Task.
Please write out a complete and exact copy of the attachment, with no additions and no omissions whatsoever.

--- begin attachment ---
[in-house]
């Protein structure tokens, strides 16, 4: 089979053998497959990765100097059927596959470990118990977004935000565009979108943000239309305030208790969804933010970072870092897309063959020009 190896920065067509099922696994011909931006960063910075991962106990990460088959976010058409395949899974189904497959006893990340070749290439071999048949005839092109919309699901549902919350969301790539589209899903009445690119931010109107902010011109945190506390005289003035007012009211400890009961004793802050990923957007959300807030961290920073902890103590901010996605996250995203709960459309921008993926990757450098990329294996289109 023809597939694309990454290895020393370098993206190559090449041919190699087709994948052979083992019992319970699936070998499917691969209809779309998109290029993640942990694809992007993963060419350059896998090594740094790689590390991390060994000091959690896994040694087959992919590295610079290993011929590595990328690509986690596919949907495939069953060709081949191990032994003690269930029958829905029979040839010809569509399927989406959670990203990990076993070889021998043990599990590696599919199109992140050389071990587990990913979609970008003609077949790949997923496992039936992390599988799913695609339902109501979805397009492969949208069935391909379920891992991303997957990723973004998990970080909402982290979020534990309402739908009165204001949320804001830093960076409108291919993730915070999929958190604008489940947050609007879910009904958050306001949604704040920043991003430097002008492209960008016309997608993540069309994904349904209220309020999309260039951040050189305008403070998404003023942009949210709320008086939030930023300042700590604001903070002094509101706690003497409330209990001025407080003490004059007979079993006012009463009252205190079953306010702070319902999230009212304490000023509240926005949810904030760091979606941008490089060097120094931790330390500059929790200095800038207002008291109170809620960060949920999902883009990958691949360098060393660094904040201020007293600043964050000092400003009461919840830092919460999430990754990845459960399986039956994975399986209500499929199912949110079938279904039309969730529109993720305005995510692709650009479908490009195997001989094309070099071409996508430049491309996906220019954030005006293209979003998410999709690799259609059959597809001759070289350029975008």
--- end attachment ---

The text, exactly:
[in-house]
């Protein structure tokens, strides 16, 4: 089979053998497959990765100097059927596959470990118990977004935000565009979108943000239309305030208790969804933010970072870092897309063959020009 190896920065067509099922696994011909931006960063910075991962106990990460088959976010058409395949899974189904497959006893990340070749290439071999048949005839092109919309699901549902919350969301790539589209899903009445690119931010109107902010011109945190506390005289003035007012009211400890009961004793802050990923957007959300807030961290920073902890103590901010996605996250995203709960459309921008993926990757450098990329294996289109 023809597939694309990454290895020393370098993206190559090449041919190699087709994948052979083992019992319970699936070998499917691969209809779309998109290029993640942990694809992007993963060419350059896998090594740094790689590390991390060994000091959690896994040694087959992919590295610079290993011929590595990328690509986690596919949907495939069953060709081949191990032994003690269930029958829905029979040839010809569509399927989406959670990203990990076993070889021998043990599990590696599919199109992140050389071990587990990913979609970008003609077949790949997923496992039936992390599988799913695609339902109501979805397009492969949208069935391909379920891992991303997957990723973004998990970080909402982290979020534990309402739908009165204001949320804001830093960076409108291919993730915070999929958190604008489940947050609007879910009904958050306001949604704040920043991003430097002008492209960008016309997608993540069309994904349904209220309020999309260039951040050189305008403070998404003023942009949210709320008086939030930023300042700590604001903070002094509101706690003497409330209990001025407080003490004059007979079993006012009463009252205190079953306010702070319902999230009212304490000023509240926005949810904030760091979606941008490089060097120094931790330390500059929790200095800038207002008291109170809620960060949920999902883009990958691949360098060393660094904040201020007293600043964050000092400003009461919840830092919460999430990754990845459960399986039956994975399986209500499929199912949110079938279904039309969730529109993720305005995510692709650009479908490009195997001989094309070099071409996508430049491309996906220019954030005006293209979003998410999709690799259609059959597809001759070289350029975008």